Home Linux Commands 25 basic Linux commands you should know

25 basic Linux commands you should know

Dive into the world of Raspberry Pi with this guide to 25 basic Linux commands every user should know. From file management to system monitoring, these commands provide the foundation for exploring the full potential of your Raspberry Pi, making your projects more manageable and your workflow smoother.

by Kiran Kumar
basic linux commands

Welcome, Linux newbies! If you’ve recently been on your journey into Linux, you’ve probably realized that the command line is your gateway to unlocking the full potential of this tiny powerhouse. Fear not! I’m here to guide you through the basics, one command at a time. As a system administrator who’s spent several hours working with Linux systems, I’ve grown to love the precision and control the command line offers, though I must admit, it was a bit daunting at first.

Why learn Linux commands?

Before we dive into the commands, let’s talk about why these commands matter. The Linux command line is a text-based interface used to control the operating system. Unlike the graphical user interface (GUI) that most people are used to, the command line provides a more direct and powerful means of interacting with the computer. For Raspberry Pi users, mastering these commands means you can troubleshoot issues, manage files, configure settings, and run software more efficiently.

20 basic Linux commands you should know

1. pwd – Print Working Directory

The pwd command is your starting point in the command-line journey. It tells you your current directory location in the file system. This is incredibly helpful when you’ve navigated through several directories and need a quick reminder of where you are. Think of it as asking for directions on a roadmap.

$ pwd

2. ls – List Directory Contents

The ls command lists all files and directories in your current directory. It’s the most frequent command you’ll use to browse your filesystem and see what’s inside a folder. It’s quite versatile, offering various options to view detailed information about the files, such as file permissions, size, and modification date.

$ ls
Desktop  Documents  Downloads  Music  Pictures  Public  Templates  Videos

3. cd – Change Directory

The cd command changes your current directory. It’s how you navigate through the folders in your filesystem. Using cd followed by a directory name moves you into that directory. Going back is simple too; just type cd .. to go up one level, or cd to return to your home directory.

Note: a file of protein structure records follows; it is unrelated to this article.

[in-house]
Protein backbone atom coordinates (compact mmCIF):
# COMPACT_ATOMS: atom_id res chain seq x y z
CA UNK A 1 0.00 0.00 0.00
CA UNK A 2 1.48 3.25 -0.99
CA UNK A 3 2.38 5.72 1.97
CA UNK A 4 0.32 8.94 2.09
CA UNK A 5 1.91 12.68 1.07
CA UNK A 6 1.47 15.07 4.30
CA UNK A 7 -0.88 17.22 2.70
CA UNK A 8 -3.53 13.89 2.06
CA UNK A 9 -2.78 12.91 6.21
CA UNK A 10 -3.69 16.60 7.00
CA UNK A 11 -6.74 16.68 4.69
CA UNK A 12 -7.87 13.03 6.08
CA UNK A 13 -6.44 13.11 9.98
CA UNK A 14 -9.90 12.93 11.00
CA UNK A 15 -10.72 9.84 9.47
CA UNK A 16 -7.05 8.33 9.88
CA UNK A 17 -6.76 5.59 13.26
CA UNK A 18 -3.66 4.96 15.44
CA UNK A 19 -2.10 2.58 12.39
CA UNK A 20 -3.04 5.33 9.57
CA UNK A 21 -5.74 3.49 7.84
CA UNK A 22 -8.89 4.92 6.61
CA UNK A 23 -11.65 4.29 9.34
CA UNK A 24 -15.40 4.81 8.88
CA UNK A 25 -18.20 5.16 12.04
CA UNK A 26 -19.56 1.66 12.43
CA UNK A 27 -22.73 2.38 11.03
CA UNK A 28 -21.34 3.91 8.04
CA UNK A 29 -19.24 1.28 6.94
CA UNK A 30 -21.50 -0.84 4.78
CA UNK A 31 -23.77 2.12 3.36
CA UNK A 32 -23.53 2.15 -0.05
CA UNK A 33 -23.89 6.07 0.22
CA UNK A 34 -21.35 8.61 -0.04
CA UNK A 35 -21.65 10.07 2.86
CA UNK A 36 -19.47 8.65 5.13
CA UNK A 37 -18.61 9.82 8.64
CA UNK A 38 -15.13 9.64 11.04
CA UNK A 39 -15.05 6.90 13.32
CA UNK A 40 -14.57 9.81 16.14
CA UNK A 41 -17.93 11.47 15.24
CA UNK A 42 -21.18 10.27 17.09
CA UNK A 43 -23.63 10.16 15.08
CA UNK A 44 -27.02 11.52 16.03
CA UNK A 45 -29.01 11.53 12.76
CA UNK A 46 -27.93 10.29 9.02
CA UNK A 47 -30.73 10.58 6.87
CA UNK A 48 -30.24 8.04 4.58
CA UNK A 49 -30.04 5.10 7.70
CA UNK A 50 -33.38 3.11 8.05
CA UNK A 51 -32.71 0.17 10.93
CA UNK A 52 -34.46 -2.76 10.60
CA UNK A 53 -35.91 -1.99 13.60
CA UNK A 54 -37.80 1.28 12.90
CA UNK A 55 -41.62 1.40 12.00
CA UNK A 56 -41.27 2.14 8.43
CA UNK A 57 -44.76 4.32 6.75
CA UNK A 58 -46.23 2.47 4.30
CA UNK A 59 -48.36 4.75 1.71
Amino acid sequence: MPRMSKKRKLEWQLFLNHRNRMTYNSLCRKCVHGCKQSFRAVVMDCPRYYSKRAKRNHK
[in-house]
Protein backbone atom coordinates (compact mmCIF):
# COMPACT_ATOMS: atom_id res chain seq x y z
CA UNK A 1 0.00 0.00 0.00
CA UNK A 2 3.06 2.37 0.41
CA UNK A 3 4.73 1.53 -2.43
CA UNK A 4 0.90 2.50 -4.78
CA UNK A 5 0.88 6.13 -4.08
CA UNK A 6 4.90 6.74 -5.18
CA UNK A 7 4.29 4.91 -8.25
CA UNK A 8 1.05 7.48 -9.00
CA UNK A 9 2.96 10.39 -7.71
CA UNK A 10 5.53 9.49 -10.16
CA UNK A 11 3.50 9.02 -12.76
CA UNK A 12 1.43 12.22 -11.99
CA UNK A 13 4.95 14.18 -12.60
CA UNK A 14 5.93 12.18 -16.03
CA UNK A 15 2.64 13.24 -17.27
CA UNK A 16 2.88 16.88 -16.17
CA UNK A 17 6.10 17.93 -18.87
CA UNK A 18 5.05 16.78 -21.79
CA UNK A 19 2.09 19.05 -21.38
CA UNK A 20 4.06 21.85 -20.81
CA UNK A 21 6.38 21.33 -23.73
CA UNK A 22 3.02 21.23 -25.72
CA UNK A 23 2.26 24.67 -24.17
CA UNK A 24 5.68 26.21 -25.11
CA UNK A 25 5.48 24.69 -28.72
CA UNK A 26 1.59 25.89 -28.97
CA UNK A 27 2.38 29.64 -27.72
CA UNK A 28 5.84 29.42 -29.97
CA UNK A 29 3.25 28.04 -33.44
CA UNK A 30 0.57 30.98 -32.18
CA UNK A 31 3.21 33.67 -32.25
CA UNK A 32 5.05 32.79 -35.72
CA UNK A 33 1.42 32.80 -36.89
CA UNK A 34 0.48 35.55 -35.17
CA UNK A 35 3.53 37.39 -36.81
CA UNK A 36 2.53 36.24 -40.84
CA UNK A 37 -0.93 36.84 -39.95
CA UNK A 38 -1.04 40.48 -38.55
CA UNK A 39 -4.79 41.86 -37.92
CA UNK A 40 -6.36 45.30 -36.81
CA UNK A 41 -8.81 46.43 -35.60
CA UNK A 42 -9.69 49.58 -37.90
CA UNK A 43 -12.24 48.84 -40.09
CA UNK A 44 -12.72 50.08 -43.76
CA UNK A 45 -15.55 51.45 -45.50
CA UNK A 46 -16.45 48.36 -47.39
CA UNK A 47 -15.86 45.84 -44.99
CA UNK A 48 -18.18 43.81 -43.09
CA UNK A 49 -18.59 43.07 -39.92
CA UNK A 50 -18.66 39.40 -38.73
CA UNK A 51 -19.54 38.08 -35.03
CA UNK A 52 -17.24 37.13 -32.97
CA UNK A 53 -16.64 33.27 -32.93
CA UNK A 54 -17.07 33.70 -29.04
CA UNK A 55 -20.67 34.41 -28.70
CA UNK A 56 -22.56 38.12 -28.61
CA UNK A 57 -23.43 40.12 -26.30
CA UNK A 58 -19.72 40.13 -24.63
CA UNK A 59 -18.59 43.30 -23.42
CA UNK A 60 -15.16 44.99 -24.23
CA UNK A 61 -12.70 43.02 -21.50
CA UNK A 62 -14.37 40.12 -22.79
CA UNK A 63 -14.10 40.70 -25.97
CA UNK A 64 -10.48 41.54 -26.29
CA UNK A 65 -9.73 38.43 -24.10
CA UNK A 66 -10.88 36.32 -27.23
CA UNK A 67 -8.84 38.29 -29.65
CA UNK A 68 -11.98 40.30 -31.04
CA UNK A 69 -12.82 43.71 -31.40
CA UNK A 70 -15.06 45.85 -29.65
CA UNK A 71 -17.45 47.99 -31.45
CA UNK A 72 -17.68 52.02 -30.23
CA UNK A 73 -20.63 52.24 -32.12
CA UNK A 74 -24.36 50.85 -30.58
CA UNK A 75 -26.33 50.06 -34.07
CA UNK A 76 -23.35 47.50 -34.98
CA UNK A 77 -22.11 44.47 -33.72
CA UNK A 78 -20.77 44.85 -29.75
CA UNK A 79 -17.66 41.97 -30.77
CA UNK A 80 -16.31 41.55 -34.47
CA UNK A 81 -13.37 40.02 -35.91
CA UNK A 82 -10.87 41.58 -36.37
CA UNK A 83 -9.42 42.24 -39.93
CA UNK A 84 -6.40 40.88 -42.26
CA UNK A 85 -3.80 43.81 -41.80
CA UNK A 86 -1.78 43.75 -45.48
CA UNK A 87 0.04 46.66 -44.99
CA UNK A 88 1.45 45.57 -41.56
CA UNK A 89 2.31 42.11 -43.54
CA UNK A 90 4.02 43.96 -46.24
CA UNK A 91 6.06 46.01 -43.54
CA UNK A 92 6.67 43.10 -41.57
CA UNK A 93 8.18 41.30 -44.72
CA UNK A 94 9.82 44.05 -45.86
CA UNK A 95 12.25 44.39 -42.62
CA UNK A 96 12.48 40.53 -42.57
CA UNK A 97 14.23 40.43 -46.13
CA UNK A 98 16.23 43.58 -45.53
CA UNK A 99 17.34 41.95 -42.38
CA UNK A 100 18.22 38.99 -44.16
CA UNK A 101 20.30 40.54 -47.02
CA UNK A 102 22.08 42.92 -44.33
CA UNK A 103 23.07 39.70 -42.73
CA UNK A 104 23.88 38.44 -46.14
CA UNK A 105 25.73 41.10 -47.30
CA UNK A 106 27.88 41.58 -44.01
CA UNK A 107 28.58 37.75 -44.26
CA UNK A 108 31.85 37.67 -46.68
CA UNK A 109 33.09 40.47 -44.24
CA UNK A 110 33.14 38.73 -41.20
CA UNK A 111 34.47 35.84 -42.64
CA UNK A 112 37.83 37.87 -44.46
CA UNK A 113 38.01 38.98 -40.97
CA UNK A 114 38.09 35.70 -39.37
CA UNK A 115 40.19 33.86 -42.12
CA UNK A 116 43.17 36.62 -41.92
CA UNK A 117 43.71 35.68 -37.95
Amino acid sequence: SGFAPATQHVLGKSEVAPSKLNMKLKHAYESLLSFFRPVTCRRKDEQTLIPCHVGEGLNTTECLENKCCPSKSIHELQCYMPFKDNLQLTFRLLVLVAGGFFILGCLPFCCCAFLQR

$ cd Documents
$ pwd

4. mkdir – Make Directory

When you need to create a new folder, mkdir is your go-to command. It’s straightforward and essential for organizing files into different directories. Just type mkdir followed by the name you wish to give the new directory, and it will be created in your current location.

$ mkdir NewFolder
$ ls
Desktop Documents Downloads Music NewFolder Pictures Public Templates Videos

5. rmdir – Remove Directory

To delete an empty directory, rmdir is the command to use. It’s a safe way to remove directories, as it only works on empty ones, ensuring you don’t accidentally delete files. If you need to delete a directory with files in it, you’ll need a more powerful command like rm -r.

$ rmdir NewFolder
$ ls
Desktop Documents Downloads Music Pictures Public Templates Videos

6. touch – Create Empty Files

touch is a versatile command used primarily to create an empty file without opening an editor. It can also update the timestamps on existing files. It’s especially useful for scripting and when you need to quickly create or update files without any content modifications.

$ touch example.txt
$ ls
Desktop Documents Downloads example.txt Music Pictures Public Templates Videos

7. rm – Remove Files

The rm command is used to delete files and directories. It’s powerful and should be used with caution, as once a file is removed, it cannot be easily recovered. rm -r is used for recursive deletion of directories and their contents, making it a potent tool for cleaning up files.

$ rm example.txt
$ ls
Desktop Documents Downloads Music Pictures Public Templates Videos

8. cp – Copy Files or Directories

The cp command copies files or directories from one location to another. It’s essential for duplicating files, creating backups, or moving data around. You can use various options to control its behavior, such as whether to copy directories recursively or to preserve file attributes.

$ cp source.txt destination.txt
$ ls
Desktop Documents Downloads Music Pictures Public source.txt destination.txt Templates Videos

9. mv – Move or Rename Files or Directories